Open up your communications

25 Sep 2018 by Steven Giannoulis

Two way dialogue v3

If we accept that the best communications are heard and understood, then it follows that as internal communication practitioners we should create opportunities for staff to be heard and to better understand what’s been said to them. Why then, is there still such a resistance to opening up two-way communication channels?

As part of the internal engagement work we do, I talk to many companies about their intranet and its role in their communication programme. For most, it’s about one-way communication, letting staff know the rules, procedures, policies and other fact-based information; a repository of history and knowledge to help people do their job better, or at least in the right way. Many have a ‘news’ element, allowing the latest achievements to be shared with staff. Its function is to reinforce the right messages, stories and behaviours that support the desired culture. 

Unfortunately, there’s still not many companies that have an open forum where staff can just say what’s on their mind, ask questions, seek clarity and share ideas. Word of mouth has always been the most effective communication tool and social media has found a way to utilise its power. Why then are internal communicators so scared of applying social chat approaches to their craft? Is it a fear of the tough questions? Being open to criticism? Inappropriate behaviour? Or is it just being exposed for not knowing?

Questions, comments and views are already being expressed by staff around the water-cooler, in the lunch room and right round the business. Because we can’t hear them doesn’t make them any less legitimate. In fact, going uncorrected and unchallenged allows them to grow from an isolated opinion to the accepted company-wide grass roots position. Why not then bring them out into the light where you can hear them and make them part of your communication programme?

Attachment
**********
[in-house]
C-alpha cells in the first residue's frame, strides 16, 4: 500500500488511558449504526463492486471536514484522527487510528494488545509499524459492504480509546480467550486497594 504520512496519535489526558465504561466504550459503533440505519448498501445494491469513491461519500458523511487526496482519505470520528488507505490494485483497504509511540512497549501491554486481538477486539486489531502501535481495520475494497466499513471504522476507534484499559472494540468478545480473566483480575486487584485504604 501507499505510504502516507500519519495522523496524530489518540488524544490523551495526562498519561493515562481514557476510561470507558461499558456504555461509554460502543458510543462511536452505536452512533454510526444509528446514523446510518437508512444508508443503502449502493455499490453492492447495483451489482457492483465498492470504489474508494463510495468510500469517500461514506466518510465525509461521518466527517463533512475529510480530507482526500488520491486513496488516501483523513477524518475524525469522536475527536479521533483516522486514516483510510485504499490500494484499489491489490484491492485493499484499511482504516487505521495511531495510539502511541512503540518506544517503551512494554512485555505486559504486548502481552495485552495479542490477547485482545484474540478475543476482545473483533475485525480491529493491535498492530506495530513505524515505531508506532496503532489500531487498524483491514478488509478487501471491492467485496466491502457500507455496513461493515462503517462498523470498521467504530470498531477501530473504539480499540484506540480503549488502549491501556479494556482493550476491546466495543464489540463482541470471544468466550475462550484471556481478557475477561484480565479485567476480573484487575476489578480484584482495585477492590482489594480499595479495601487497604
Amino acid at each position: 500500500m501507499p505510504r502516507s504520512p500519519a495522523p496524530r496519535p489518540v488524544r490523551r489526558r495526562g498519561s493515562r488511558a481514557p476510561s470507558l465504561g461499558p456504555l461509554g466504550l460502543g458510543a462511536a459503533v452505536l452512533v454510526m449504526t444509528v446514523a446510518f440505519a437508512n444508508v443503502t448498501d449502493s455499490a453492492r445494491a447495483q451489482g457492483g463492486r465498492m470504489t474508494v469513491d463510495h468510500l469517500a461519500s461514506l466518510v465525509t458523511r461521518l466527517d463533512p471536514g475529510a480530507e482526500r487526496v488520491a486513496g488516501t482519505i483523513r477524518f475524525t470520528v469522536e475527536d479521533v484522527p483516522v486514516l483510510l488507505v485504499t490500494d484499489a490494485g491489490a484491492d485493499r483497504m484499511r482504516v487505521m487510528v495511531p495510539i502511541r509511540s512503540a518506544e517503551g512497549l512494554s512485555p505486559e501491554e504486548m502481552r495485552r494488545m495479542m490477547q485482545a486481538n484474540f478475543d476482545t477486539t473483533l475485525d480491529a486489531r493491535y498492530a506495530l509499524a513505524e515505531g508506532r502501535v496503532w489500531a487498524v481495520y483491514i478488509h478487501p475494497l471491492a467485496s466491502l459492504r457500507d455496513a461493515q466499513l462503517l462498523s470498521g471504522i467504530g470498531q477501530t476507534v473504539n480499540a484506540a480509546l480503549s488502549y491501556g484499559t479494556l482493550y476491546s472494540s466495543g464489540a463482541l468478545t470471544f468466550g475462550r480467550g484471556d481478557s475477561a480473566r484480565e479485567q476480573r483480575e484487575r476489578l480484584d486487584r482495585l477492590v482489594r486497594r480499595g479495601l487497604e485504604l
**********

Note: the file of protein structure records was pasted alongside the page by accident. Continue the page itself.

I’ve heard many reasons why and my response is always the same ‘What rubbish!” If you’ve got an intranet, add blog and comments functionality and invite staff to share whatever’s on their mind. At first staff may be nervous of the consequences but they’ll quickly catch on when they see that they can say anything. Go one step further and implement social-style platforms, like Yammer or Facebook for Business, specifically designed to encourage collaboration and sharing of thoughts, ideas and answers. 

Word of mouth has always been the most effective communication tool

As communication managers our primary function moves from creators of content to facilitators of discussion. Our key goal is to listen and provide information on what’s important to our staff and to address any areas of confusion. This may go against our instinct where, rather than creating more communications, we encourage the discussion to take its natural course. You do have to get involved, however, when the facts are wrong or the opinions are detrimental to the company or individuals. 

Encourage senior leadership to participate in the discussion on an equal basis to staff, sharing thoughts and opinions. They also have a role to play in facilitating discussion by liking, commenting and encouraging what others are saying. Often it means acknowledging that they don’t know all the answers and asking staff to tell them what they think they should do.

I’ve heard many reasons why and my response is always the same "What rubbish!”

As we see from social media, most people know what’s acceptable discussion etiquette and play by the rules. Forums and discussions are self-governing, with groups quickly letting individuals know when their language, opinion or behaviour isn’t acceptable. Trust that this works and avoid introducing vetting, censorship or controls, as this discourages open sharing.

The beauty of this open communication environment is that staff are heard, know what’s happening around the business, have a place to get clarity and feel more engaged with the wider business. They participate in the communication process on an equal basis with leadership, leading to more open and honest dialogue. For the company, it means a much better handle on what really matters to their people and what the gaps in knowledge and understanding are. 

I’ve focused on the intranet here, but you should open up your communications across the business. Add feedback loops and discussion options to all communications when you can, favouring two-way discussion over one-way telling every time.